Last September I wrote about how President Obama's health-care reforms directly impacted our family. Our 7-year-old son has hydrocephalus, a lifelong, life-threatening medical condition. Since this is a pre-existing condition, prior to the reform's changes, he would likely have had a difficult time getting an individual health-care plan or been forced to pay higher premiums.
My son is not alone. According to a new study by the Department of Health and Human Services, up to 50%, or 129 million, non-elderly Americans have some type of pre-existing health condition, and up to one in five non-elderly Americans with a pre-existing condition (25 million individuals) is uninsured.
I also have asthma and my son and I are covered by my husband's insurance at work. If circumstances changed and my husband lost his job, became self-employed, took a job with a company that does not offer family coverage, or even became disabled or died, our ability to obtain affordable health insurance would be limited.
Our son's condition qualifies him for Medi-Cal and Medicaid, so he would have that to fall back on, but we don't expect the government to pay for his care. We just want coverage that we can afford.
As I write this, Republicans in the House of Representatives are voting to repeal the health-care overhaul bill. They claim that Americans agree with them, yet an AP/GfK poll conducted earlier this month asked 1,001 people what they want Congress to do with the new law. The results showed that only 26% want it repealed; 10% want it scaled back; 19% want to leave it as is; and nearly half (43% ) want to expand it.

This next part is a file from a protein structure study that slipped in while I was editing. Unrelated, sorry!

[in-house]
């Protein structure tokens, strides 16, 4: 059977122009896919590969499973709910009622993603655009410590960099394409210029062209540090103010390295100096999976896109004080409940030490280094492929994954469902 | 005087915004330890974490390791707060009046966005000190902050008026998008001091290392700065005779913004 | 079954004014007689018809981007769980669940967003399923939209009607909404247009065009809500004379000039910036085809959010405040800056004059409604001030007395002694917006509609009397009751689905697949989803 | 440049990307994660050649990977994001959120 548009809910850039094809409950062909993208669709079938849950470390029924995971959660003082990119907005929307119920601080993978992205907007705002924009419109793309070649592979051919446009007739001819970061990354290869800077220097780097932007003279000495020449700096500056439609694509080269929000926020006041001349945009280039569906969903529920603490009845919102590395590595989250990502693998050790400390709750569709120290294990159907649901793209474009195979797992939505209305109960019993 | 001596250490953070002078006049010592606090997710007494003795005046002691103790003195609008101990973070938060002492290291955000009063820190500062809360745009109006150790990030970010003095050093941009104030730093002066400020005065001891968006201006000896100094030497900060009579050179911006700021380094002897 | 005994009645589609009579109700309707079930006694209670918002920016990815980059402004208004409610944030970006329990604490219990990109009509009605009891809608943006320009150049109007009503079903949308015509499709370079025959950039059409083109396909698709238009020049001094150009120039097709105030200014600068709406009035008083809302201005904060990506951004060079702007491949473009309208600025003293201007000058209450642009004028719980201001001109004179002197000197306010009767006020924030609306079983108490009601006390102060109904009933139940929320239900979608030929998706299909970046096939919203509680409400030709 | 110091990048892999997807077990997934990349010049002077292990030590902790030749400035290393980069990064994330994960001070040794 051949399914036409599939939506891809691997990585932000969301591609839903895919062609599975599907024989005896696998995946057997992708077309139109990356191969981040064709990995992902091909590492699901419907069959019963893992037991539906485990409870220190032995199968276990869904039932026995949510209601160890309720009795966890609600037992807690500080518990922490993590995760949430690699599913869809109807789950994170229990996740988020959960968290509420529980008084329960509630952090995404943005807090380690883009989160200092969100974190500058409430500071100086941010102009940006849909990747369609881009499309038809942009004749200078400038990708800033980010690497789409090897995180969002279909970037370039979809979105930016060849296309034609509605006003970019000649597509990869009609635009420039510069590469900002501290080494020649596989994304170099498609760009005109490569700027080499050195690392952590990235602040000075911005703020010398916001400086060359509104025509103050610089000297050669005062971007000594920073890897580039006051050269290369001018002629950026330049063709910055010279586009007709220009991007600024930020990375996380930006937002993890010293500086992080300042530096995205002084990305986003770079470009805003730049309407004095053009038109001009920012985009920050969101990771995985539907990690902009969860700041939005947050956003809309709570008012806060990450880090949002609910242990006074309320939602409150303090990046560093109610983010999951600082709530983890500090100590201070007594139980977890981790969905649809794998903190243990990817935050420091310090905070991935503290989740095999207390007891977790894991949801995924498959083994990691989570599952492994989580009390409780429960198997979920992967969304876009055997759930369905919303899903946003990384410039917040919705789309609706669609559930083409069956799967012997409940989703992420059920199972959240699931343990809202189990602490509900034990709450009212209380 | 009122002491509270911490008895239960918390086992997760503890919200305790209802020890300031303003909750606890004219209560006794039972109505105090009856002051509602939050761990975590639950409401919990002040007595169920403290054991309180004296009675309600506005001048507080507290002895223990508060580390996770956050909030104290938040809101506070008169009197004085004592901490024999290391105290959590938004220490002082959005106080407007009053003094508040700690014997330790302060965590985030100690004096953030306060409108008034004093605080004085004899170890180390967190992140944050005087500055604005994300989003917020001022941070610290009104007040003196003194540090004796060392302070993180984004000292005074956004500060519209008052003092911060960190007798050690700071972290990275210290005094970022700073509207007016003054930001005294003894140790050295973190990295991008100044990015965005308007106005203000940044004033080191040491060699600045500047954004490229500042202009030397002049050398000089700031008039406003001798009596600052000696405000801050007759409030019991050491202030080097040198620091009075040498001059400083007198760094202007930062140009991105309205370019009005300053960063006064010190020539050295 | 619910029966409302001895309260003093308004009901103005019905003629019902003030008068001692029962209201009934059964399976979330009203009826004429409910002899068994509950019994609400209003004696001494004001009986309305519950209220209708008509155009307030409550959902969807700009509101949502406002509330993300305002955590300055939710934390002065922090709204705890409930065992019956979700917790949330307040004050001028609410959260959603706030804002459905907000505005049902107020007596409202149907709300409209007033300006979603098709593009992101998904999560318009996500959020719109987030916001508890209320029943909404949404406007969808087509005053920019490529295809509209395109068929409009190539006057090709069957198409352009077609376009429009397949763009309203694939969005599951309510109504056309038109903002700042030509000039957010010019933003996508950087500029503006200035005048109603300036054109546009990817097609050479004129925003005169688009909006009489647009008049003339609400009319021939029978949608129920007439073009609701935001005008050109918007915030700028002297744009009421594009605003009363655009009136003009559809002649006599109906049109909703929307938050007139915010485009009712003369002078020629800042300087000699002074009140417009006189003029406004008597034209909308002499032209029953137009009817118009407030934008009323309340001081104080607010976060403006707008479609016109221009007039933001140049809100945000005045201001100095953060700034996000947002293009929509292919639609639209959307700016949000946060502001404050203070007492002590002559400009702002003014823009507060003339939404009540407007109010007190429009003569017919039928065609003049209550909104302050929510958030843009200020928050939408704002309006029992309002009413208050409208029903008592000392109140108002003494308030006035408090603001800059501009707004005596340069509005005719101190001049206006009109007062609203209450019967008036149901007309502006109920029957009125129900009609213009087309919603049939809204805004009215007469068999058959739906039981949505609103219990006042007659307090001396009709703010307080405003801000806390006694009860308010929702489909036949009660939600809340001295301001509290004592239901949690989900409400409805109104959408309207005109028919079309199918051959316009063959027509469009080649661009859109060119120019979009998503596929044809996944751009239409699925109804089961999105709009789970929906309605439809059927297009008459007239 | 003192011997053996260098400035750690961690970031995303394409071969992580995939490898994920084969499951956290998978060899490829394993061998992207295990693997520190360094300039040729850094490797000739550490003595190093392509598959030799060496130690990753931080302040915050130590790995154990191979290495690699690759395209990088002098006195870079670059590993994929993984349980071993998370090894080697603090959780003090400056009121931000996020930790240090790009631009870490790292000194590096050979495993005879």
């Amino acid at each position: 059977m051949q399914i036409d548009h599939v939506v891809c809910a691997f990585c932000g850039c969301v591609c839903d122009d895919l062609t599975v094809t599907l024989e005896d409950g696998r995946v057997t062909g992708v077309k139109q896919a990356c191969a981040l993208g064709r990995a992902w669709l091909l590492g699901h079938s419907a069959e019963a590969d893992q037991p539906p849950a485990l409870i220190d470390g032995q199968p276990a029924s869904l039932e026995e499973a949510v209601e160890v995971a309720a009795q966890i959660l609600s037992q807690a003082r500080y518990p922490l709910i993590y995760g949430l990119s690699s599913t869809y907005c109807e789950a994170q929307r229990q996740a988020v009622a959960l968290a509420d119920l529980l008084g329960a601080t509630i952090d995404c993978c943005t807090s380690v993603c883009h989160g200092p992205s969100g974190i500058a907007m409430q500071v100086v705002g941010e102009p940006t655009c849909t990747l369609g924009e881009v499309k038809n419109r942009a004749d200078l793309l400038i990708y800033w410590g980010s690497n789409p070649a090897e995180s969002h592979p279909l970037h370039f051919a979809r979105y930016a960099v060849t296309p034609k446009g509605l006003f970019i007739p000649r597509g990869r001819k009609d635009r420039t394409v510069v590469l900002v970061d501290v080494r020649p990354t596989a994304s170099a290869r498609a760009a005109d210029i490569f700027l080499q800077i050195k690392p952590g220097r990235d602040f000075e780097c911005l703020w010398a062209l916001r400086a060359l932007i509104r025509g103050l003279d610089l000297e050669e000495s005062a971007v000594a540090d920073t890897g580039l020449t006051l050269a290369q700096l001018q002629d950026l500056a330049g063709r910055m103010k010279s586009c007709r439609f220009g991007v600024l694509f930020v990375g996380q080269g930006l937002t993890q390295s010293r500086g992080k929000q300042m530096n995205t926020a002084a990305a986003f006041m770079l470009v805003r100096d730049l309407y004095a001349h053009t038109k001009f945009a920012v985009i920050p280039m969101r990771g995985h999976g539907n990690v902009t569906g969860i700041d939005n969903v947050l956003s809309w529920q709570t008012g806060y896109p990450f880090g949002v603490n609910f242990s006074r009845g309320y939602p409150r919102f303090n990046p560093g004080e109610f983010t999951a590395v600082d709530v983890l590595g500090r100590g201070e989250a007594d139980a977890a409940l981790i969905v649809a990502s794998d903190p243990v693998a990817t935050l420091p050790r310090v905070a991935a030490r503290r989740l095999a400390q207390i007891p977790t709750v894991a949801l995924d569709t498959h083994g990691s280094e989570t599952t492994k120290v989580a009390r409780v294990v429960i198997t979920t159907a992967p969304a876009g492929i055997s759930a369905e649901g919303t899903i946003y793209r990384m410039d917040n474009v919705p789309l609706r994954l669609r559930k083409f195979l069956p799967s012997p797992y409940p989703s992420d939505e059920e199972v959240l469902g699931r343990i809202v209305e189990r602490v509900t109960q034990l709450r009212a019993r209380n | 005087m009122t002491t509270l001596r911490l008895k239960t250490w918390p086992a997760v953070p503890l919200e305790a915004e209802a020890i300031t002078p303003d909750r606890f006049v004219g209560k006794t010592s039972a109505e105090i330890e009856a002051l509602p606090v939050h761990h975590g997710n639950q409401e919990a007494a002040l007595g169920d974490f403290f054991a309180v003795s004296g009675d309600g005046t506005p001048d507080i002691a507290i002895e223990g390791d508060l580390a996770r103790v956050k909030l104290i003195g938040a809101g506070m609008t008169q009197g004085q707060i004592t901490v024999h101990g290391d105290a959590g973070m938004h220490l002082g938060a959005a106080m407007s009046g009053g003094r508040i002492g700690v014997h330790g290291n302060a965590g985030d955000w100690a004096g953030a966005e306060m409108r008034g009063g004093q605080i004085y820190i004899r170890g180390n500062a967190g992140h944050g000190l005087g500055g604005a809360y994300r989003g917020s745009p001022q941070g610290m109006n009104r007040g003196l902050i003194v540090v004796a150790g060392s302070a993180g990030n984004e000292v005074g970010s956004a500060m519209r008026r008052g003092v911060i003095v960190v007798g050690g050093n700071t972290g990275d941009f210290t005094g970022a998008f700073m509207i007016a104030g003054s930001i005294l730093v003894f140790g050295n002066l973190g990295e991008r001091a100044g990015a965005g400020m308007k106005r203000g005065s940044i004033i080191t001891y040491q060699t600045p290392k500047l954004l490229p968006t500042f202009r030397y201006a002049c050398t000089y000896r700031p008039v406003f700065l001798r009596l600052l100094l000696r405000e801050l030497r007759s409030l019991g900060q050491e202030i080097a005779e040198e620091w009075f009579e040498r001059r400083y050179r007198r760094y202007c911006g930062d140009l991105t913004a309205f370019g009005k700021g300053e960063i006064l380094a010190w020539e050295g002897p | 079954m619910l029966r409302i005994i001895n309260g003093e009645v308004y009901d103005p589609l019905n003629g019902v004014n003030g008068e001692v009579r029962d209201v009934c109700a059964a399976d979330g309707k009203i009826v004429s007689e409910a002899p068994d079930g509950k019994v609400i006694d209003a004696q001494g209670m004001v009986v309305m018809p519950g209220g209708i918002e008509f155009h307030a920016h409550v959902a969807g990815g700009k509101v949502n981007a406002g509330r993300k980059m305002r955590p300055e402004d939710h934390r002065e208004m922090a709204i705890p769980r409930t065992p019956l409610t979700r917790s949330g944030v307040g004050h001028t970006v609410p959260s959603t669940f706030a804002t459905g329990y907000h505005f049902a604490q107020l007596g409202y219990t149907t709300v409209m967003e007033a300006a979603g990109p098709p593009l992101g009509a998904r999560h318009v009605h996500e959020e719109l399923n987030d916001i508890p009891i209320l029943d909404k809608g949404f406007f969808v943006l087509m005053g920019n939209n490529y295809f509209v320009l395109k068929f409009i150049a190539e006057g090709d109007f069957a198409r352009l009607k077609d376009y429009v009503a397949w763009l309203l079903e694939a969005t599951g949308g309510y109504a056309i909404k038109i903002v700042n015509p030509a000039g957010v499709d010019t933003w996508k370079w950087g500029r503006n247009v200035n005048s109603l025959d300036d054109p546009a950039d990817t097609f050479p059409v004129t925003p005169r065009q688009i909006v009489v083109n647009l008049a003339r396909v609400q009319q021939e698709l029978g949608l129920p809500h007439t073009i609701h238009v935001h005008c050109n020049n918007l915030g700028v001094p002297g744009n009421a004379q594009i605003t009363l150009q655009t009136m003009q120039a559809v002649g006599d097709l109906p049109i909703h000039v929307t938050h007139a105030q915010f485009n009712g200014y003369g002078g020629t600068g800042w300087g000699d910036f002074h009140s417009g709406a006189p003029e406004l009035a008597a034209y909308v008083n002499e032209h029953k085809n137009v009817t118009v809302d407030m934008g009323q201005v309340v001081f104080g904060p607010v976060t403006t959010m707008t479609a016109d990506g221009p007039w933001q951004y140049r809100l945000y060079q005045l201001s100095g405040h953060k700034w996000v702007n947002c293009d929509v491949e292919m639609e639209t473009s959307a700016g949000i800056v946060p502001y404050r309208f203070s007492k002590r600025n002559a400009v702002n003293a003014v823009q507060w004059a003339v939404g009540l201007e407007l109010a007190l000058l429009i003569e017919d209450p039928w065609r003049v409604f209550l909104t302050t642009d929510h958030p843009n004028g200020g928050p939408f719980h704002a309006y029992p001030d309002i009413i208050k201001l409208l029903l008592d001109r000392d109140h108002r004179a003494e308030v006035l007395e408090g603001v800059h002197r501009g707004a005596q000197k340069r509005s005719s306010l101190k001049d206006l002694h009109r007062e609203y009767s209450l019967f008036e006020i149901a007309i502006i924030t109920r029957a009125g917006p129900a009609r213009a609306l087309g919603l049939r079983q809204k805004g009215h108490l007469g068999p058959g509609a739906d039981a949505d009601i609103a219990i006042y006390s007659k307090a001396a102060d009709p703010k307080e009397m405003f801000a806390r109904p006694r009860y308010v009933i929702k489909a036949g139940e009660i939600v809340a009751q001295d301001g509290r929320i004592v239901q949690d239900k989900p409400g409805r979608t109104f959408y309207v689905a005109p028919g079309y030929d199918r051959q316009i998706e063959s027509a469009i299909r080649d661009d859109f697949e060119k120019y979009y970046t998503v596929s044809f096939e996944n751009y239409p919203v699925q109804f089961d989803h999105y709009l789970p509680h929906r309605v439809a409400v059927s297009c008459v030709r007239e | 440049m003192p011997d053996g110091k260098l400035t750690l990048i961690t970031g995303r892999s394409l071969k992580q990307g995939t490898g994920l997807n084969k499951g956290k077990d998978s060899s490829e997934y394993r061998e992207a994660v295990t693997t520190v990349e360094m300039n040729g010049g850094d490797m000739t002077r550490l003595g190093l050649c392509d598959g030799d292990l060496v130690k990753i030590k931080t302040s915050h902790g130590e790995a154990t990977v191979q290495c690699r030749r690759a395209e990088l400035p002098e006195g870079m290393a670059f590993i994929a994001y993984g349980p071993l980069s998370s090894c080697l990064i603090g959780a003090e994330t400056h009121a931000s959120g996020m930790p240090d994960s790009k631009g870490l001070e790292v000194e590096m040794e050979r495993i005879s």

It's ironic that the people voting to reverse these protections have some of the best health-care coverage in the world. They're fortunate that they don't ever have to worry about being denied coverage because of a pre-existing condition.
Now some of you are probably dismissing me as just another liberal Democrat and will likely be surprised by what I have to say next.
With our son's health problems, we regularly visit the emergency room at Children's Hospital Los Angeles. Because our son's condition can cause him to go into a coma and die in as little as an hour, we are always seen quickly, but we see first-hand how long the wait can be for those with less severe illnesses. On one of our visits during the height of flu season, people were waiting eight hours or longer just to see a doctor.
Why is the ER so overcrowded? One clear cause is illegal immigration. In an article in the L.A. Times last June about the overcrowding at Los Angeles County-USC Hospital's emergency room, Tony Bell, Supervisor Mike Antonovich's representative, put the blame on "a large illegal immigrant population" that uses the emergency room as a primary care facility.
Maybe the Republicans could work on finding a solution to that problem instead of focusing their efforts on destroying the protections that so many Americans desperately need.
SHARON RAGHAVACHARY is on the steering committee for Crescenta Valley Community Assn. and a member of the Family Advisory Council for Children's Hospital Los Angeles. She may be reached at firstname.lastname@example.org.Copyright © 2015, The Baltimore Sun